I’d been working as a radio presenter for four years when I began IVF. I started on the show in 2010 – the year I met my husband – and, as a result, had shared our whole journey, from meeting to getting married, on air. It felt like the listeners were part of our story. That made the decision to stay quiet about IVF – both on-air and off – feel strange. But I didn’t feel able to share it. I wanted to keep the fact we were struggling to conceive private; I was still getting my head around it and felt vulnerable. And what if it didn’t work – how would people respond?
We’d been trying for a year before we were fast-tracked into treatment when I was 35. Navigating work was difficult. Anybody who’s gone through IVF knows the process can be unpredictable and tiring – I was told there would be periods of time I wouldn’t be able to work. Calling in sick on live radio is really frowned upon because it leaves everybody in the lurch, but I knew I’d need a fair bit of flexibility. There were also a lot of morning appointments – not ideal when you’re presenting a breakfast show. The hours were non-negotiable – I’d get up at 4.30am to be on-air from 6am to 10am, and wouldn’t usually leave until midday.
I felt panicked – I wasn’t sure how to have the conversation with my employers, especially as a freelancer. I had no idea what my rights were or what the company’s policy was. After googling, I found there’s currently no statutory right for employees to take time off work for IVF, although the Equality and Human Rights Commission Code recommends employers treat requests for IVF-related leave ‘sympathetically’. That’s only if you tell them, obviously.
When one woman asked for time off for blood tests, her manager said, ‘Well, take it as annual leave, because it’s a choice, like getting breast implants’
After discussing it with my husband, I decided to tell my boss I was having ‘medical treatment’ that might mean I wasn’t able to work at certain times, often at short notice. My boss agreed to put a Plan B in place and we pre-recorded some content. I felt guilty for not telling the whole story, but didn’t know what else to do. But I did tell my co-host and producer – we worked so closely it was important they knew. That felt weird, too – these are very personal conversations to have with colleagues.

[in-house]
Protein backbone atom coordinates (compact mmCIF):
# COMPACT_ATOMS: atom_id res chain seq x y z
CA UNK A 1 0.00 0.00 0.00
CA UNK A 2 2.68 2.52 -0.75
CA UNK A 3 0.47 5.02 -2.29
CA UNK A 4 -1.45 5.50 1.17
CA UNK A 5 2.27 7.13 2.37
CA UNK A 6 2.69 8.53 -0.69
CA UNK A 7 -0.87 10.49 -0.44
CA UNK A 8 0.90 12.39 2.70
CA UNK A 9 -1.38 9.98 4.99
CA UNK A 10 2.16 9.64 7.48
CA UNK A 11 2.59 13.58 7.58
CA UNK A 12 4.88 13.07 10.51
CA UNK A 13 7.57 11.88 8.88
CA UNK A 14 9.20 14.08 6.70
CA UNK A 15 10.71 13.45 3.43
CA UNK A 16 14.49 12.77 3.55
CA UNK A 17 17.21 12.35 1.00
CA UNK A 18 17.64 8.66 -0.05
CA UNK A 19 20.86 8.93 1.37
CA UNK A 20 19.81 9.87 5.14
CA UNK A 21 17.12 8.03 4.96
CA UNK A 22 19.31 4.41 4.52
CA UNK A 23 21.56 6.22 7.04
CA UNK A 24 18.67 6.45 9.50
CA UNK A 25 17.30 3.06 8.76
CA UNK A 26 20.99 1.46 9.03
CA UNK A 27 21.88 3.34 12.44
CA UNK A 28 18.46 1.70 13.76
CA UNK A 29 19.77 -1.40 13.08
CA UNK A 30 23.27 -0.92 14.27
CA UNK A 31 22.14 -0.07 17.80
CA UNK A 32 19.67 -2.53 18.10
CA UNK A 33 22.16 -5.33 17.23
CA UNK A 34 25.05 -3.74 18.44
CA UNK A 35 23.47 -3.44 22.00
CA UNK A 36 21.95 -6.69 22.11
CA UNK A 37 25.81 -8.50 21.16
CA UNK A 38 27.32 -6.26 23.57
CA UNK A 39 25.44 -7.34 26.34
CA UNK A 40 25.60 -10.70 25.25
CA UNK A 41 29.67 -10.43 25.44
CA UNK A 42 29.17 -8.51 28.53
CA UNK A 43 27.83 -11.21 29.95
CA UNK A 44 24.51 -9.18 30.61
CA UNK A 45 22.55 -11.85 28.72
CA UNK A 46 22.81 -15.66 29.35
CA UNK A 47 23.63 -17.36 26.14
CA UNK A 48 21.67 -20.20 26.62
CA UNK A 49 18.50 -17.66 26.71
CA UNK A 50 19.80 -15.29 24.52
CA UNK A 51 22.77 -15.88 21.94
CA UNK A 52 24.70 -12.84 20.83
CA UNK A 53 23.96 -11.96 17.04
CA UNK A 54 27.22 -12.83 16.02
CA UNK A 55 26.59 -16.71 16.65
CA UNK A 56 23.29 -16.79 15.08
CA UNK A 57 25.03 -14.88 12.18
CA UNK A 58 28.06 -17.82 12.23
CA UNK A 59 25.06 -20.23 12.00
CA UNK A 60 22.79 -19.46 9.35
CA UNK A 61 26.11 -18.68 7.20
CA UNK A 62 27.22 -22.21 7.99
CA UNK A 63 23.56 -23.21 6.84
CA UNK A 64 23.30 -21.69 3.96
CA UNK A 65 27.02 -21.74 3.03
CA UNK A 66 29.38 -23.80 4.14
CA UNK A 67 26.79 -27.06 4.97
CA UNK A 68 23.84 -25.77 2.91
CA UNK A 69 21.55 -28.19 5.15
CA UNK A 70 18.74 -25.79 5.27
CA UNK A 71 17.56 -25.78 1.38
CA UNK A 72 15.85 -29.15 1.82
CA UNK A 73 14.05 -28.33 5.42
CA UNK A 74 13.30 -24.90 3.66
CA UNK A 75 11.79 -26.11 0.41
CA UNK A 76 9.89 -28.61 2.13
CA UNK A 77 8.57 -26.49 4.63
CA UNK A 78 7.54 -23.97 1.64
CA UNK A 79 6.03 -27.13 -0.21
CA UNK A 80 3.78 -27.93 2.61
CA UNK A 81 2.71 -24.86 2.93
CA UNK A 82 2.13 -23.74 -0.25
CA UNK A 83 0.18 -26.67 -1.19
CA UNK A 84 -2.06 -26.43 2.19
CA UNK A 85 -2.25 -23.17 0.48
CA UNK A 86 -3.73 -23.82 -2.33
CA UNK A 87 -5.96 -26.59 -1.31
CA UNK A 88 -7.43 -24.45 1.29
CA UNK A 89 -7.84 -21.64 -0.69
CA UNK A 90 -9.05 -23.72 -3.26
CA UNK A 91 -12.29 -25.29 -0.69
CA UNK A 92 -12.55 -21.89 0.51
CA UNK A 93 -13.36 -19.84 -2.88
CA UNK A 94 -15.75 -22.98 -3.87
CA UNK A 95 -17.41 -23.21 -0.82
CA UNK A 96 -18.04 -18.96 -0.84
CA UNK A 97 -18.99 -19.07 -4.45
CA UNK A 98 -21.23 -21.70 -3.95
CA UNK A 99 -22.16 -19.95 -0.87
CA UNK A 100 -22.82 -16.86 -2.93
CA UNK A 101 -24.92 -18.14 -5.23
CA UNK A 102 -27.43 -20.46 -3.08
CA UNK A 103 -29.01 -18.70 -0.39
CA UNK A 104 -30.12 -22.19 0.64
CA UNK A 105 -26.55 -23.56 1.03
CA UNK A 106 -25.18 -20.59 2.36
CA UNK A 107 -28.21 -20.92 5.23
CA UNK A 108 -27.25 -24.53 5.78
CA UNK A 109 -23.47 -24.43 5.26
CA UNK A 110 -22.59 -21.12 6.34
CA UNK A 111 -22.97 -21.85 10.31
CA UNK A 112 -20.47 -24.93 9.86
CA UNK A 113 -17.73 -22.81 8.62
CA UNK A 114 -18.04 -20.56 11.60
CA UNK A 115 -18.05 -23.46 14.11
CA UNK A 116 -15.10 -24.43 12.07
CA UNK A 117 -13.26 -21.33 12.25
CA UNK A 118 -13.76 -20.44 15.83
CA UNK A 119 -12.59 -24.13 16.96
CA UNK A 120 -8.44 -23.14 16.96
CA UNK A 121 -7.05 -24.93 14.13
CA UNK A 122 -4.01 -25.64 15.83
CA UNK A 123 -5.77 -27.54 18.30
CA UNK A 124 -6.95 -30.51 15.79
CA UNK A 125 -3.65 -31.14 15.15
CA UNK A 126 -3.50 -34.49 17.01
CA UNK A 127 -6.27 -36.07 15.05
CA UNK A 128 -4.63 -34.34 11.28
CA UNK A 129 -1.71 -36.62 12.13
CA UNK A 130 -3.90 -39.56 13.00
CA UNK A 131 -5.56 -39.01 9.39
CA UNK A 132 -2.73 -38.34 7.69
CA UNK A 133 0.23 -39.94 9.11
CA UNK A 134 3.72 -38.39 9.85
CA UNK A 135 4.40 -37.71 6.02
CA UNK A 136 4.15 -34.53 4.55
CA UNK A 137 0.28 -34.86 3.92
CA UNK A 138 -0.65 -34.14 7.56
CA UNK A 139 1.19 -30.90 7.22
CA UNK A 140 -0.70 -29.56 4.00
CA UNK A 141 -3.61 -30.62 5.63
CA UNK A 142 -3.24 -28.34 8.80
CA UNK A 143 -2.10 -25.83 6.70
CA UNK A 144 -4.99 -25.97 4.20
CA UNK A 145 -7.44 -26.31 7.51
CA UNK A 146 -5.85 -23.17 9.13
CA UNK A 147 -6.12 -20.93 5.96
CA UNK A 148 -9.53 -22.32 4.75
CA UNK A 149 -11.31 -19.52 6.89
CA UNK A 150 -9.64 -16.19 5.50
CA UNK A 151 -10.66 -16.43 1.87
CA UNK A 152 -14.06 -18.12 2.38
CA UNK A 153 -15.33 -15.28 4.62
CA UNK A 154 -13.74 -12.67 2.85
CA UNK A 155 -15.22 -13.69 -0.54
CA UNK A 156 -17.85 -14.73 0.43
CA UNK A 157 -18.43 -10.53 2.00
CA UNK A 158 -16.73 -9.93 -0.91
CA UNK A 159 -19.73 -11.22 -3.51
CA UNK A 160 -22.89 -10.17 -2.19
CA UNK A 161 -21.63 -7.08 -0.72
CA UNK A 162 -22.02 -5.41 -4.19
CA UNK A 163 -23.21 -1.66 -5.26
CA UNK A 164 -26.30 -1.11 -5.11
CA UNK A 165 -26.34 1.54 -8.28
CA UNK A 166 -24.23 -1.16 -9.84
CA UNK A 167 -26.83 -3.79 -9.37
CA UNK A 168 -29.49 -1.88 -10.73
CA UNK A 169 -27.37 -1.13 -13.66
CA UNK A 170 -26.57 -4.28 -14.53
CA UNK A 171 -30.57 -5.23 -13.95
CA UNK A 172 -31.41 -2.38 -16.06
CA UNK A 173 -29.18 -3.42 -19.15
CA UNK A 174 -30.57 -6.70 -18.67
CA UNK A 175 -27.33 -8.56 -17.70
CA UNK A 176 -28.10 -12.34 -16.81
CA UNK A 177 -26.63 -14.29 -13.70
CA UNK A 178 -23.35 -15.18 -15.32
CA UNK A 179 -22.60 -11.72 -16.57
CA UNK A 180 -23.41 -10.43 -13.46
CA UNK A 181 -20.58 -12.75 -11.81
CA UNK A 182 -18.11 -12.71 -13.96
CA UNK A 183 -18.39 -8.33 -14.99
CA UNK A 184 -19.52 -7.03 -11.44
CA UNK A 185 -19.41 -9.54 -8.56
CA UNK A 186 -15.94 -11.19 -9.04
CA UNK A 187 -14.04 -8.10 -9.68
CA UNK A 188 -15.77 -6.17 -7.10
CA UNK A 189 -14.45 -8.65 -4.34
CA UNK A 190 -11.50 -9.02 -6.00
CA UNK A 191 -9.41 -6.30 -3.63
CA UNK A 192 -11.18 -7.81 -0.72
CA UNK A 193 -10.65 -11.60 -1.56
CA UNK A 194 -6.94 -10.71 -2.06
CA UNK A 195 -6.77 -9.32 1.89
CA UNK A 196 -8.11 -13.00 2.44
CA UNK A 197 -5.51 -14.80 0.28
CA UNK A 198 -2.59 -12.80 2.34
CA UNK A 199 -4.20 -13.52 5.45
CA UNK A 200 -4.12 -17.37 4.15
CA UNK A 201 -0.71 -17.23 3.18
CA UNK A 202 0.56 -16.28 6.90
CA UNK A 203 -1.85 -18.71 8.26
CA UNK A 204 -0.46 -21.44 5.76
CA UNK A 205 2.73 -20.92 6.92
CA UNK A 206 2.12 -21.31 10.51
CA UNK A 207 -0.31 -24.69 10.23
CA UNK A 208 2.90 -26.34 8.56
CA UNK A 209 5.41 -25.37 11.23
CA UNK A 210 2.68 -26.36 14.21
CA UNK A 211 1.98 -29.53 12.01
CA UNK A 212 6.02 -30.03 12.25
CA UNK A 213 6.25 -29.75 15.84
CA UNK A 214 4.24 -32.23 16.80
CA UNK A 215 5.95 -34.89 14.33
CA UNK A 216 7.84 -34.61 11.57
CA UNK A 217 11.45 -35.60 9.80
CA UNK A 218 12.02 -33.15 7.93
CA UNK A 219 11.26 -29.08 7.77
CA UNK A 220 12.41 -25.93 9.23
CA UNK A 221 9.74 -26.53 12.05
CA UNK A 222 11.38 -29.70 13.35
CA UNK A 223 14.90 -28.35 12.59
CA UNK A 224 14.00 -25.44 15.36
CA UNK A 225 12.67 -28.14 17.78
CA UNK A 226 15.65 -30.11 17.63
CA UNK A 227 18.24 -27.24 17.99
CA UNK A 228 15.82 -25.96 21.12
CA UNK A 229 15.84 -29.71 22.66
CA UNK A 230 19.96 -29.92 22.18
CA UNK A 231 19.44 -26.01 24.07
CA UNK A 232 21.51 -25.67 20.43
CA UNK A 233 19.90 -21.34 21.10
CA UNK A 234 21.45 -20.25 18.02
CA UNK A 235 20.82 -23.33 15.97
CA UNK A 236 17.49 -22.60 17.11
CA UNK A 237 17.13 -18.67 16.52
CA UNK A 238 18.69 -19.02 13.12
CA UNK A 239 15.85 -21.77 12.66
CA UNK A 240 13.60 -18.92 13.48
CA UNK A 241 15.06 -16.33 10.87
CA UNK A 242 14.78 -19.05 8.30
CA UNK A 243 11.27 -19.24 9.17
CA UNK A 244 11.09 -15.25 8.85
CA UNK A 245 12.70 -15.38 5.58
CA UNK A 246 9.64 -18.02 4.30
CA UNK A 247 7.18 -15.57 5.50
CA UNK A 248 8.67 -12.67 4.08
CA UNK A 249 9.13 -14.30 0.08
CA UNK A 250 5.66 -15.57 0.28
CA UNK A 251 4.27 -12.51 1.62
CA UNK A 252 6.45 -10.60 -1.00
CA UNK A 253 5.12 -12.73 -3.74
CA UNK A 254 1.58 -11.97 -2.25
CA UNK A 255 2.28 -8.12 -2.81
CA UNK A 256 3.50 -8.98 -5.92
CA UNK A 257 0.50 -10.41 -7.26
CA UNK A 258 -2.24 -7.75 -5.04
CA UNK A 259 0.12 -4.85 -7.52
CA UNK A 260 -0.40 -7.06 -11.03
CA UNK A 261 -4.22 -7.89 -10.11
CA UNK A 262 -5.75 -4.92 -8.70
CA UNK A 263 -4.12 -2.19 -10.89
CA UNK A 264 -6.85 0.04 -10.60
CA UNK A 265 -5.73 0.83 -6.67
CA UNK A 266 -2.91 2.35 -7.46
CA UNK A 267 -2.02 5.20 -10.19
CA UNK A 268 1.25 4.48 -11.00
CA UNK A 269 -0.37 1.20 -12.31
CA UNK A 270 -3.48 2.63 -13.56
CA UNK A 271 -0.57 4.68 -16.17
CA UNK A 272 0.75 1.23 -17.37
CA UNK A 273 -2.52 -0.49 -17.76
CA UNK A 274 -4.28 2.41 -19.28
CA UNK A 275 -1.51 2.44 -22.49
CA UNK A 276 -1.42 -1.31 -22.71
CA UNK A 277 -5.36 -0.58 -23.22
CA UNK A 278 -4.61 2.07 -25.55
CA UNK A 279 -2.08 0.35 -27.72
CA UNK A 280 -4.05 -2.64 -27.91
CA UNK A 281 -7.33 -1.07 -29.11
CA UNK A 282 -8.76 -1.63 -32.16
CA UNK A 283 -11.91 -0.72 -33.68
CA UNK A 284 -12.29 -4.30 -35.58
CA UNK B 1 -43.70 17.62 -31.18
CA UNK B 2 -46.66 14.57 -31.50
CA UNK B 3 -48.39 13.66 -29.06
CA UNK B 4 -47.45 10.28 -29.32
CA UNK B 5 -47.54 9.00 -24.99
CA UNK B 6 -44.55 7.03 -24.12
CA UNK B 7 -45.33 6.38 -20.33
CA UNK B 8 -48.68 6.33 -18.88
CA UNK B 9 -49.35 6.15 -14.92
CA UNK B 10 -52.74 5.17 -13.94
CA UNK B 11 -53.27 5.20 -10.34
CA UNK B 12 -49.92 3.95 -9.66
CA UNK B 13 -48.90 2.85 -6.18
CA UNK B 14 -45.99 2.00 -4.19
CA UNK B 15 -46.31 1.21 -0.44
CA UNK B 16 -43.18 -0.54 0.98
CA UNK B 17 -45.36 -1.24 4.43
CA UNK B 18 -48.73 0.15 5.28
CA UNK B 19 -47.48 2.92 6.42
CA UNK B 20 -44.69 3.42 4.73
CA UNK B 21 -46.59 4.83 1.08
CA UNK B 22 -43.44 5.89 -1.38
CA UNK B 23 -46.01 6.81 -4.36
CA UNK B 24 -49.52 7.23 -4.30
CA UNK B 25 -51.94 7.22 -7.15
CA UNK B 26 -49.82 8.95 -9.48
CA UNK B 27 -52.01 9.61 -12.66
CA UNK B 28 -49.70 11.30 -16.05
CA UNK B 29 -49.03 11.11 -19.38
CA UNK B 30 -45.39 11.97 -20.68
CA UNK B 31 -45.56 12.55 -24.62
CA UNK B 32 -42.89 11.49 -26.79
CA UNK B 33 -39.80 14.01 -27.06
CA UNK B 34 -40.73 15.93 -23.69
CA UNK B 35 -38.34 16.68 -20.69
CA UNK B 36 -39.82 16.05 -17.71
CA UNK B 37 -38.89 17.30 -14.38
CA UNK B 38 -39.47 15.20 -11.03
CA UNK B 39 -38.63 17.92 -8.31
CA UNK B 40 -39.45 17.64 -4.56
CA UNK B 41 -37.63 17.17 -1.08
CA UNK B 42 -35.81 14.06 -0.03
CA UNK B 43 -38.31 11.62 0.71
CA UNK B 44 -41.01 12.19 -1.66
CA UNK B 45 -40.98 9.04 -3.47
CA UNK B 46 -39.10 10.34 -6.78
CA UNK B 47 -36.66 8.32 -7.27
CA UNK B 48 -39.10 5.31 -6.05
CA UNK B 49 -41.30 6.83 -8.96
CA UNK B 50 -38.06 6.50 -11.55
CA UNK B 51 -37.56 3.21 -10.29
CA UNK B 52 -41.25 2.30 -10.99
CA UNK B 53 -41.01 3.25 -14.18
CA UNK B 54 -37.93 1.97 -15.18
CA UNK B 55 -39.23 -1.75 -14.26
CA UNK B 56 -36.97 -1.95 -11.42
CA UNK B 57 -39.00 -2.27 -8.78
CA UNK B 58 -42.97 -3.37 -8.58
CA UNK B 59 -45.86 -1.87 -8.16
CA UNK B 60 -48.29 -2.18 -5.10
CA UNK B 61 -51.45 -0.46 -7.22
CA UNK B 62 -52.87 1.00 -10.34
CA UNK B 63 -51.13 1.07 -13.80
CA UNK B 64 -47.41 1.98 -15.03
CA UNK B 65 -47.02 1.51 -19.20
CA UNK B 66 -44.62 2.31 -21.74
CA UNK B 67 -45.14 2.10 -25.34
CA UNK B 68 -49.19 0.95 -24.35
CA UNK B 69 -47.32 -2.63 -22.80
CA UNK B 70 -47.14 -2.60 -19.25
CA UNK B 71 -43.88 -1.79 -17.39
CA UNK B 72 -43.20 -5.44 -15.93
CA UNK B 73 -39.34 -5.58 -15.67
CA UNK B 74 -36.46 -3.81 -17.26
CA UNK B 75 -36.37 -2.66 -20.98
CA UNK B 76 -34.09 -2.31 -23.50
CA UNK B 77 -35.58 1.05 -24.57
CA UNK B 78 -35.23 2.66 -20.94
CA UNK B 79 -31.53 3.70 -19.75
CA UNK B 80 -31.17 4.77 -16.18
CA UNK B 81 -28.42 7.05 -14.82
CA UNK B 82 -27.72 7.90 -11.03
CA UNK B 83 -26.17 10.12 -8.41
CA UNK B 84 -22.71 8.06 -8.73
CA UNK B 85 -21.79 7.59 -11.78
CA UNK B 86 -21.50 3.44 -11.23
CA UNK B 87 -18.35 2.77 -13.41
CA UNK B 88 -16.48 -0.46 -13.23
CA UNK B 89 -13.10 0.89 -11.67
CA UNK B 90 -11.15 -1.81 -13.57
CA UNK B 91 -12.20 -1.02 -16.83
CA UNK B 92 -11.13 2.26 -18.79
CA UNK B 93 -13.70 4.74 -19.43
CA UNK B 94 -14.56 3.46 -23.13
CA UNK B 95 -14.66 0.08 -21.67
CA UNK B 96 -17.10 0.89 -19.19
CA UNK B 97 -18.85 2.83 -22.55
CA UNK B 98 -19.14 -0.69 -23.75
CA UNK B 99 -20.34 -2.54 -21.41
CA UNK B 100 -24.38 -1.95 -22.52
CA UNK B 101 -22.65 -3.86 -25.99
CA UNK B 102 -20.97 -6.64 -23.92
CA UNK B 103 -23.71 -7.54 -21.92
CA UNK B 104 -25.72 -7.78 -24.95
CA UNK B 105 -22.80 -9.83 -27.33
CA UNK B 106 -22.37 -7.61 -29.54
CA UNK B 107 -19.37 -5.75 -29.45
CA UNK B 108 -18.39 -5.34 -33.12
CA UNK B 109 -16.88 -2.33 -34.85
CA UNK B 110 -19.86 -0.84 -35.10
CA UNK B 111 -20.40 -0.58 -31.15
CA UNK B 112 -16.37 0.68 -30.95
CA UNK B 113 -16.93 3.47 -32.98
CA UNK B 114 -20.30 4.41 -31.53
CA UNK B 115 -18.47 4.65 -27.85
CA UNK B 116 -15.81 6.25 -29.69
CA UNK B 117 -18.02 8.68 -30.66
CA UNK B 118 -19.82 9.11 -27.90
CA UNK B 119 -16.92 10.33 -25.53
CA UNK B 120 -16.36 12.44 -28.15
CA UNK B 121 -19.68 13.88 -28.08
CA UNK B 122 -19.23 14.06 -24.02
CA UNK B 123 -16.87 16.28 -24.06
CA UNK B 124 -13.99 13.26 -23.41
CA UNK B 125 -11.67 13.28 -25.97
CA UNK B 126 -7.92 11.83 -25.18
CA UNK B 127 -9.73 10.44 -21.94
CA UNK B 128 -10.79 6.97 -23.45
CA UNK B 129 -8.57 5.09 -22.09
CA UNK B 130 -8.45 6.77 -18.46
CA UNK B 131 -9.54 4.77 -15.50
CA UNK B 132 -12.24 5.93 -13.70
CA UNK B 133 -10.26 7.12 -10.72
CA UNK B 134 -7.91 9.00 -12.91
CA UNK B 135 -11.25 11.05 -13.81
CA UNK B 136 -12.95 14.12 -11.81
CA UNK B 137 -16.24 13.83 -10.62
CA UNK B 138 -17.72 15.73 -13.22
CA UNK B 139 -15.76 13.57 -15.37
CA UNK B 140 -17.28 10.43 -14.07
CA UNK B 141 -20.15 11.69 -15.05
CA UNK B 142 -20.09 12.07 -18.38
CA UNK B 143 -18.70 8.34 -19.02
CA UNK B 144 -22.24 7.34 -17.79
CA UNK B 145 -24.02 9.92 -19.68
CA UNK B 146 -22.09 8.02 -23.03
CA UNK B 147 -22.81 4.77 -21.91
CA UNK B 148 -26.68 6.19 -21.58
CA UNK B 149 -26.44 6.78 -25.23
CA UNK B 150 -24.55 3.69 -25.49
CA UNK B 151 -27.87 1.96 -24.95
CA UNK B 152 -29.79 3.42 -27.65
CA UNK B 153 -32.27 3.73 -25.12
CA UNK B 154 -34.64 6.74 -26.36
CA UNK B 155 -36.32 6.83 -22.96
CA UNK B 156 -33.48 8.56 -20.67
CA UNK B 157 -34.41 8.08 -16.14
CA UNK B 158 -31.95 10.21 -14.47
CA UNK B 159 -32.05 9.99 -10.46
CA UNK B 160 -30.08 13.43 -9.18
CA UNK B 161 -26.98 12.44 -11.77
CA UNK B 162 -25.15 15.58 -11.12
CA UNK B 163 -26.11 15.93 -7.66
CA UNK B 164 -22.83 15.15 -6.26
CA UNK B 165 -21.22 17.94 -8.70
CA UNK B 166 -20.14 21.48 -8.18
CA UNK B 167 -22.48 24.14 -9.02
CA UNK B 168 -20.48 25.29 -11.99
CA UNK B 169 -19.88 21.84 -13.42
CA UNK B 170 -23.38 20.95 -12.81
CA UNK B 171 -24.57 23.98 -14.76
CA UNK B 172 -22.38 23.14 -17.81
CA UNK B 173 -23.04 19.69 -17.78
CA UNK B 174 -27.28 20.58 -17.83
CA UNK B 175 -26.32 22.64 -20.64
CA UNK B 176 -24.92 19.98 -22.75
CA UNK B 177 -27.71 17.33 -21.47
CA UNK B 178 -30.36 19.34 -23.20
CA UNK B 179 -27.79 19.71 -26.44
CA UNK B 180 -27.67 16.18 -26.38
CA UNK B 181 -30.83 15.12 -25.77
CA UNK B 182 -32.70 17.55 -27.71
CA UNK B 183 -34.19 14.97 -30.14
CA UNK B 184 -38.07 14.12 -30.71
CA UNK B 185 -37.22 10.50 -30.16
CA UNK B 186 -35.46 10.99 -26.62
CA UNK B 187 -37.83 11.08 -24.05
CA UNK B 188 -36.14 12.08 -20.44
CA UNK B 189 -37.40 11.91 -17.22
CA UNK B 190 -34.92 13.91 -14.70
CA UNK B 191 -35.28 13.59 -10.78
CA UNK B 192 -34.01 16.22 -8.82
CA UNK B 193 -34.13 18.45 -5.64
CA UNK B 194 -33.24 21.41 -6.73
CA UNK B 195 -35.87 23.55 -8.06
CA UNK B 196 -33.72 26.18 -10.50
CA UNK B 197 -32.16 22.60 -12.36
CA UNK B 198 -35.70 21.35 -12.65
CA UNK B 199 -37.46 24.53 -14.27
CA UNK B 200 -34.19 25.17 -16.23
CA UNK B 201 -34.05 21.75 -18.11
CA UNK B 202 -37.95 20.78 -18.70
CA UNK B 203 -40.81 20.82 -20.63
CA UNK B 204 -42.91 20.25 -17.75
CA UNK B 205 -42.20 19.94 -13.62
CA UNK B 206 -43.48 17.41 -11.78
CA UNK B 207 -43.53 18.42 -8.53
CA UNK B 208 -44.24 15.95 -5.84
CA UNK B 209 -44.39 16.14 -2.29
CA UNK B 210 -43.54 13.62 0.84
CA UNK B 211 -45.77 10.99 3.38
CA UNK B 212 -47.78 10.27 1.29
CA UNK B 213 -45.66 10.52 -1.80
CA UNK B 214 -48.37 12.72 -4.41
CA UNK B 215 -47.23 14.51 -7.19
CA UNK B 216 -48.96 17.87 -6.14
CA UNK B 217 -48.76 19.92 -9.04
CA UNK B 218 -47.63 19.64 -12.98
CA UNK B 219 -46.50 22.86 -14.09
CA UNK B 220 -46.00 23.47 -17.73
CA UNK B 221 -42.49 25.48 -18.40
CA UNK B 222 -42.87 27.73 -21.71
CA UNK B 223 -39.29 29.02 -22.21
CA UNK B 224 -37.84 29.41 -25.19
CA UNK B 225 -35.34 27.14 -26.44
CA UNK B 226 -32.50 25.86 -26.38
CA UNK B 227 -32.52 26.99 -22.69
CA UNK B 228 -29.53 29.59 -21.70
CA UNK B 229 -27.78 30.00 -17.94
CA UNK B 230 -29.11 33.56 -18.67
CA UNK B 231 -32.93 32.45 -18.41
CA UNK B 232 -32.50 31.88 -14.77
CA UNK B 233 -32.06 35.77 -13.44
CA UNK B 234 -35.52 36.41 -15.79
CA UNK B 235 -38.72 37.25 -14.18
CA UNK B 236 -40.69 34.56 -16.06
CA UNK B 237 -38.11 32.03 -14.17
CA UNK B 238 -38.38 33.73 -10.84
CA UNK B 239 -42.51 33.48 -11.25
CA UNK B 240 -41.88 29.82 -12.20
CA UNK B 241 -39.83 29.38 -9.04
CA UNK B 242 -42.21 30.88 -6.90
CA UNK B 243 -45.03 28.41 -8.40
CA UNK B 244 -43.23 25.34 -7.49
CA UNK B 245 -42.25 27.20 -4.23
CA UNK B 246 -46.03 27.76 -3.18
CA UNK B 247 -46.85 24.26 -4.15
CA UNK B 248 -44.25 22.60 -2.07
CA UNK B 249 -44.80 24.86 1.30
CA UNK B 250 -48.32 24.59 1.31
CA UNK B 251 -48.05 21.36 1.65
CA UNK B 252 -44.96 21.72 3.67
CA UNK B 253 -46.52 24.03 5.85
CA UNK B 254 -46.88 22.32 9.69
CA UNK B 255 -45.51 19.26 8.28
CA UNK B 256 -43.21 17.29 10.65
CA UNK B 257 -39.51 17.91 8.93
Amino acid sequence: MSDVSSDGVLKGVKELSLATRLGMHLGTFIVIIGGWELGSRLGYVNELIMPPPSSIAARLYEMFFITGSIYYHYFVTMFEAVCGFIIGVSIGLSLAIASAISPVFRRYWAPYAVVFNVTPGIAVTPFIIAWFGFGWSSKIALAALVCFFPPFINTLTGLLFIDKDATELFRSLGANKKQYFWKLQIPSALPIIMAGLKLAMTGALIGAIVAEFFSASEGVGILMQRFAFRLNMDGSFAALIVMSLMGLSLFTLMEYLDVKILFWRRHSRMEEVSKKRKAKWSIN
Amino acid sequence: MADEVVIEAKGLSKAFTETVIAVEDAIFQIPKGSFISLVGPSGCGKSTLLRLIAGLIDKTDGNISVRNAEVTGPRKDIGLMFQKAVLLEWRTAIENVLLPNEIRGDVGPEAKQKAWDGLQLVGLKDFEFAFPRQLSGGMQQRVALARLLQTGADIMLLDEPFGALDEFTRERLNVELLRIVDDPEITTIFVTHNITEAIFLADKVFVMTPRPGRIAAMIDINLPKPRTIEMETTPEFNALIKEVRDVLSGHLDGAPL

The stress of fitting in appointments around work was hideous. That type of working environment is all about leaving your problems at the door and performing – you’re there to provide entertainment. Some days I really had to pull it out of the bag. Once I was very ill in the night – the injections had an extreme effect. I went in completely drained, with no jokes or banter. Thankfully, my co-host was incredible and really carried the show that day.
Juggling IVF and work was made harder because of the strict timetable involved. The series of injections, along with scans and the egg collection, are all at very specific times. I found myself becoming very anxious – I was trying to mask something huge. The night I was due to give myself my first injection randomly fell on the same night I was hosting an awards event. I’d meticulously planned the ritual with my husband – buying a lovely silk robe, candles and relaxing oil for my pressure points to make it a positive experience. Instead, I did it in a public toilet cubicle, alone.
When we discovered the first round of IVF had been successful (our son Phoenix is now three), we were delighted, but I knew I wanted to help other women going through the same thing, who don’t know how to broach the conversation at work. While my colleagues who knew were supportive, I’ve since learned some companies have IVF policies in place. Knowing who to talk to and that official channels are in place would be really beneficial, as would statutory support for freelancers.
I now host The Fertility Podcast, designed to open up the conversation around fertility, and I’m training to become a fertility coach, too. But it’s workplaces that really need to lead change. One woman who worked in HR recently told me that when she’d asked for time off for blood tests, her manager said, ‘Well, take it as annual leave, because it’s a choice, like getting breast implants.’ I still don’t think society understands that people don’t choose to have IVF – most of us want to get pregnant naturally. That attitude is exactly what I’m hoping to change.